Before being named city manager, Johnson was the city’s community development director. In that role, he took the lead on updating San Luis Obispo land use plans to address the city’s housing and economic development needs. That plan has resulted in the approval and construction of thousands of much needed homes in San Luis Obispo to address California’s housing crisis. Fast forward to today, and San Luis Obispo has become one of 37 communities in California to receive a “pro-housing” designation from the state. This comes with a range of incentives including access to grants and other support.

Homelessness has been a key issue during Johnson’s tenure. He worked with the city council and city staff to open the 40 Prado Homeless Services Center, stand up the city’s first mobile crisis unit, secure $30 million in grants for additional supportive housing, and establish the city’s first homelessness response strategic plan.

On the administrative front, Johnson created stand-alone roles to lead diversity, equity and inclusion, environmental sustainability, and communication and engagement efforts in the city.

“The city council provided the roadmap by setting clear, ambitious goals,” said Johnson. “They also allowed me the flexibility to innovate and lead, which has translated into a culture of innovation and getting things done among city staff.”

San Luis Obispo was instrumental in expanding the region’s adoption of community choice energy, a way to provide residents and businesses cleaner energy sources that is locally controlled. Central Coast Community Energy is currently on track to provide 100 percent carbon free electricity by 2030.

Likewise, the San Luis Obispo City Council has committed to facilitating a carbon neutral community by 2035. Redesigning city roads to encourage more sustainable forms of transportation has been a major part of achieving this goal. Recent projects include the Railroad Safety Trail bridge connecting Phillips to Pepper streets, protected bike lanes on Marsh Street and Higuera Street, and the pedestrian hybrid beacon on Broad Street at Woodbridge Street.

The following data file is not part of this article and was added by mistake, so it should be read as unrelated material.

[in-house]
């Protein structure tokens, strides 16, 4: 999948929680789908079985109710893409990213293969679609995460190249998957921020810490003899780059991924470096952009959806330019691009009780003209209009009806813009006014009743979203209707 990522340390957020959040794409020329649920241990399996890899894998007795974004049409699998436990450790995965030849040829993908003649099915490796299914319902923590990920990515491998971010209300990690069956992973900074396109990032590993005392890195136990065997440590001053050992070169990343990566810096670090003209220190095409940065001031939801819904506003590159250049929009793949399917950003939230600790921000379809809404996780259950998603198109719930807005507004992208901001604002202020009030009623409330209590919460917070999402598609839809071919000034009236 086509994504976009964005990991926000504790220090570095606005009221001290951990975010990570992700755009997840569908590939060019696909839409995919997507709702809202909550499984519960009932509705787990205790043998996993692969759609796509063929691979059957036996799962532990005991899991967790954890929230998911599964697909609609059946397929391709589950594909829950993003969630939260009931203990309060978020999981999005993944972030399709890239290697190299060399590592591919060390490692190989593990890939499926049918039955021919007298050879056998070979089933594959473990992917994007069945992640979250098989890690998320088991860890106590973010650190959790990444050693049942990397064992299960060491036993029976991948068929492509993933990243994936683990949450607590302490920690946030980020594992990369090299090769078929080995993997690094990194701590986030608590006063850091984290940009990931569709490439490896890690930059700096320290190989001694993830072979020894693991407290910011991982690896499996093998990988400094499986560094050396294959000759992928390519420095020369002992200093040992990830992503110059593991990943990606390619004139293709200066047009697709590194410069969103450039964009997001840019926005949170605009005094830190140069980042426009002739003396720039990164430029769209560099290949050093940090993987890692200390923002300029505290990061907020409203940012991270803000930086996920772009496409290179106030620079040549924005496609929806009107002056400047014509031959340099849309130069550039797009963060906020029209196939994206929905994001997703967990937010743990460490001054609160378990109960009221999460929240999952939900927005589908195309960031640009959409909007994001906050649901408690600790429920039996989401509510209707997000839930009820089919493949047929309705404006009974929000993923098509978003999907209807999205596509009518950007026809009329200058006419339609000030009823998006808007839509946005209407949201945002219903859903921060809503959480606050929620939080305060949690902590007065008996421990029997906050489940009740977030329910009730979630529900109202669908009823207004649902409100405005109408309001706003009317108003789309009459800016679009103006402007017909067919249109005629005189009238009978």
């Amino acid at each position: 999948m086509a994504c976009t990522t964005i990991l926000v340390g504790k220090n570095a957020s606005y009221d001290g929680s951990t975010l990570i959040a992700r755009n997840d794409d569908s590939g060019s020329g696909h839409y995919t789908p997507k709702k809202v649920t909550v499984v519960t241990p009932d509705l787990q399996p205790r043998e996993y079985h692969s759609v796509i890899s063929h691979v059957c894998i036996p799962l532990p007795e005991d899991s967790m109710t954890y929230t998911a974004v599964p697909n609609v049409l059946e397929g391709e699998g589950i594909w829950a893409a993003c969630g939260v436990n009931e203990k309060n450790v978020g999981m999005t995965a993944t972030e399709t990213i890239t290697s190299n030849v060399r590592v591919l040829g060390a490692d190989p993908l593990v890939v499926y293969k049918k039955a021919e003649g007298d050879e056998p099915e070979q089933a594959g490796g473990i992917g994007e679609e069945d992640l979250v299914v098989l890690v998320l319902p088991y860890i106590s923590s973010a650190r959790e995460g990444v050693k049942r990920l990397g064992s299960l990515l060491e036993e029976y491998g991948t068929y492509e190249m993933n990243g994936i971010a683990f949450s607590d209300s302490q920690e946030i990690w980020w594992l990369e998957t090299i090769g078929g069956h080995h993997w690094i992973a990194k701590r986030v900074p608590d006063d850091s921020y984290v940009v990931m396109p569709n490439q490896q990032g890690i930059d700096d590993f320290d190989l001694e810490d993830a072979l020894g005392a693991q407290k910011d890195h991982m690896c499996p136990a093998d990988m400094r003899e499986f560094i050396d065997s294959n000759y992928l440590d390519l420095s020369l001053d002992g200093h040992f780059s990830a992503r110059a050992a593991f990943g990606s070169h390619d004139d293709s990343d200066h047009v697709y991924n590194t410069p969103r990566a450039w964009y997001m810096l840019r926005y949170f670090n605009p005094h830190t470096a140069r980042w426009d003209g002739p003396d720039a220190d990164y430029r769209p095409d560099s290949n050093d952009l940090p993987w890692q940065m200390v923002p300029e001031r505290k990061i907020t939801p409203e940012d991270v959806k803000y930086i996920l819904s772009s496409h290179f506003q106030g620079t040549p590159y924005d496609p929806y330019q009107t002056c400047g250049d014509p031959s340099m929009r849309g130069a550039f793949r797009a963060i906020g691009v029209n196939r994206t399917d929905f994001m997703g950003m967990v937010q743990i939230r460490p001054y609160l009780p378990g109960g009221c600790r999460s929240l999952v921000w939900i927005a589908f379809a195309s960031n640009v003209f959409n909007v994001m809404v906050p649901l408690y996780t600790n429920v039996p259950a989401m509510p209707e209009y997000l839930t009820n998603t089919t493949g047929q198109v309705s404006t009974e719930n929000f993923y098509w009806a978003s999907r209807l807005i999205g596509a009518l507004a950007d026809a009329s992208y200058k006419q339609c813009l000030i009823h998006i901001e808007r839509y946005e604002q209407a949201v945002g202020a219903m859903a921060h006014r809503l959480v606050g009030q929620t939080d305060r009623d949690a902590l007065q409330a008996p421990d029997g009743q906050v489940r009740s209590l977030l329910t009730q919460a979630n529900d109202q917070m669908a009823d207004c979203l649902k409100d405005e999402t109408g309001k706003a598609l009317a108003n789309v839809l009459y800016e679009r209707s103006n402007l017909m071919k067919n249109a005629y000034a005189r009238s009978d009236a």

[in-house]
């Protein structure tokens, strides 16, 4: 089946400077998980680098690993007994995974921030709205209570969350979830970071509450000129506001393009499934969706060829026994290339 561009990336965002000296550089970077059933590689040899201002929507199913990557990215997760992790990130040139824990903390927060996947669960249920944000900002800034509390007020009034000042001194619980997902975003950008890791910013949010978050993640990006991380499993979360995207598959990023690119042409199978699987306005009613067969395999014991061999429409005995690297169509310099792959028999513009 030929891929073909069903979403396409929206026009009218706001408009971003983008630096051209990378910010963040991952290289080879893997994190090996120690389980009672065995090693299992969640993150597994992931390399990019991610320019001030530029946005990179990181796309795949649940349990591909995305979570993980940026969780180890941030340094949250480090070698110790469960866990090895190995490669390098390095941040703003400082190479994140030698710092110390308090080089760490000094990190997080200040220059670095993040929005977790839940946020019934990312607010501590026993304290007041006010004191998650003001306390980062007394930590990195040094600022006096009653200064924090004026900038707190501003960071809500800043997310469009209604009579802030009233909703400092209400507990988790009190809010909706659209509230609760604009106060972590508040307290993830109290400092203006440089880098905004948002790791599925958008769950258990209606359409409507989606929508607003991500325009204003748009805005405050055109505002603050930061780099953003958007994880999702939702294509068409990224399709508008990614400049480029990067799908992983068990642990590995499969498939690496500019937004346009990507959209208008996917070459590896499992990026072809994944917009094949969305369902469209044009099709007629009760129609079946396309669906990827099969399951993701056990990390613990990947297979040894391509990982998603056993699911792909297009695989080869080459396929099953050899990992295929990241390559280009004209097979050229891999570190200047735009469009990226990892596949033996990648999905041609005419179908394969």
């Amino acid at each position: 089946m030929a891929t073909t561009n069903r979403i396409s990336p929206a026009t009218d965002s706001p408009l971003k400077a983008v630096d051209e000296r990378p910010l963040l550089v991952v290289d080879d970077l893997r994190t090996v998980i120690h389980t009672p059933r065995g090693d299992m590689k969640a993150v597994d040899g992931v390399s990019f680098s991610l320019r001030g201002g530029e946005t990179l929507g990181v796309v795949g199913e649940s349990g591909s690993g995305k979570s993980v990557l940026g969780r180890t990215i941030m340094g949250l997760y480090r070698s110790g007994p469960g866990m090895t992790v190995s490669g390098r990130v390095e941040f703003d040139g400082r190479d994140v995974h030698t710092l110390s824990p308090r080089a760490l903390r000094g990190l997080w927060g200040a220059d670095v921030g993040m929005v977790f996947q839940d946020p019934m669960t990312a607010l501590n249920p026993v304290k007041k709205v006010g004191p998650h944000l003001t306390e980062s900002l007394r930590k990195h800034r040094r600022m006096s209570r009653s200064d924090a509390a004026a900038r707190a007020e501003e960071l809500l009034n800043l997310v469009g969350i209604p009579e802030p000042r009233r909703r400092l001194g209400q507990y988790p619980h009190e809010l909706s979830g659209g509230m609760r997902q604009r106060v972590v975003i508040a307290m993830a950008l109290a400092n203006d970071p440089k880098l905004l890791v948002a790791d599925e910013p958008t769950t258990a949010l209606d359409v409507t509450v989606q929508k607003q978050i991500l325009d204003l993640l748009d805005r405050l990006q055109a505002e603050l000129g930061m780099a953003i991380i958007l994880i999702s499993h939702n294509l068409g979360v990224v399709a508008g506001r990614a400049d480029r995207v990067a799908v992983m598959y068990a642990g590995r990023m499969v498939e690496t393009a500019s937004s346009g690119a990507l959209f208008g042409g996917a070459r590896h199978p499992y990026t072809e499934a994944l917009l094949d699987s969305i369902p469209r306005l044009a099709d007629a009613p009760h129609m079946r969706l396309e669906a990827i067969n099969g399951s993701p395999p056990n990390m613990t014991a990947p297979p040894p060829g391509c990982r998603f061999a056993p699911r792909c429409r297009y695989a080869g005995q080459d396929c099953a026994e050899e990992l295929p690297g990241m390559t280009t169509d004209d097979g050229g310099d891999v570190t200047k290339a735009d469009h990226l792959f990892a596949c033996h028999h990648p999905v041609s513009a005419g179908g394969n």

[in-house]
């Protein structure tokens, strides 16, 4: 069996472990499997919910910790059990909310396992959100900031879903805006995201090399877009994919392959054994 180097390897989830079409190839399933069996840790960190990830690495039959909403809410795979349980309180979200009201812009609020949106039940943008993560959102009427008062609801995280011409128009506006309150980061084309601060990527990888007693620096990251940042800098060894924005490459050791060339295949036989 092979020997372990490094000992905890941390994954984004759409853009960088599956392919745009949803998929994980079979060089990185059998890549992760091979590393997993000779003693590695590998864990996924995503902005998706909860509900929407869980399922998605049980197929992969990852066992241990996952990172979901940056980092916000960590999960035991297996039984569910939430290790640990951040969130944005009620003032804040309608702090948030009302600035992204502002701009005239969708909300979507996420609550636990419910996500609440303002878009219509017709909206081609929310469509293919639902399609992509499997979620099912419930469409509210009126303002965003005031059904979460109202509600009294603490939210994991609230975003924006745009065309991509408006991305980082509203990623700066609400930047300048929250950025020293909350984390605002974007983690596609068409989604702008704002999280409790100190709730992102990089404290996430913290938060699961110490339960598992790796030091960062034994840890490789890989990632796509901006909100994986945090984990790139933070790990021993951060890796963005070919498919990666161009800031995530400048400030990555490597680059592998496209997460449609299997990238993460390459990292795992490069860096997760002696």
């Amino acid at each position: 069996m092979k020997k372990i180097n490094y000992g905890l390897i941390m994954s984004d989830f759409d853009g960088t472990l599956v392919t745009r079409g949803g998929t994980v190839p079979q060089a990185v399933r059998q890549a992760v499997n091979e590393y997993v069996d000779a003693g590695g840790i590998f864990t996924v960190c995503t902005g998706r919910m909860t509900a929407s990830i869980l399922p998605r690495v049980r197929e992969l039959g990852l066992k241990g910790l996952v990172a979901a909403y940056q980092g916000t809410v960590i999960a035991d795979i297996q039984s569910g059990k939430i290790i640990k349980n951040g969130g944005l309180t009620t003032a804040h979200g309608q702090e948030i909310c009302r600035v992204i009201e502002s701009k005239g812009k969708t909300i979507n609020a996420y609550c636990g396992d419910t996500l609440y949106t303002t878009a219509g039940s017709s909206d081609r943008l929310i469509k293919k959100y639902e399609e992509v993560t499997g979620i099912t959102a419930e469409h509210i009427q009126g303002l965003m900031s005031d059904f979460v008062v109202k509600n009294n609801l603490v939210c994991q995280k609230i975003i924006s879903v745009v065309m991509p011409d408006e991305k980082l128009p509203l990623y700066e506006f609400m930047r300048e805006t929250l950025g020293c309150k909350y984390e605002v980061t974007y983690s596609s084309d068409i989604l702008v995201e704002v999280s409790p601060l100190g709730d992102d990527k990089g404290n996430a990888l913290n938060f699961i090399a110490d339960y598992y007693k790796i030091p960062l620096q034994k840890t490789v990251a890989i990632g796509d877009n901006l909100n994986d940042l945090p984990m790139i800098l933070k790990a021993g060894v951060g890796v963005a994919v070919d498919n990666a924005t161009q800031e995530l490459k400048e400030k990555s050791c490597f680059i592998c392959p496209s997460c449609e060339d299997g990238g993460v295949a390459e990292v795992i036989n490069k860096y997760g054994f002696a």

Starting in 2020, Johnson led the city’s workforce through the COVID-19 pandemic, maintaining all critical city services and standing up programs to support local businesses, like the Buy Local Bonus program and converting street space for safe outdoor dining and shopping areas.

Major fires and flooding further tested the city’s ability to manage through emergencies during Johnson’s time as city manager. Johnson established the city’s first emergency services position, which has served the community well in these incidents.

“Today, San Luis Obispo truly is a city of the future, with solid finances and an organizational culture focused on delivering for our community at the highest levels,” said Stewart. “This puts us in an excellent position to attract new administrative leadership and with that, new ideas and new opportunities to serve our community.”

The city council will meet in closed session to discuss interim appointments and recruitment plans. A date has not yet been set for that meeting. The city will provide more information as it becomes available.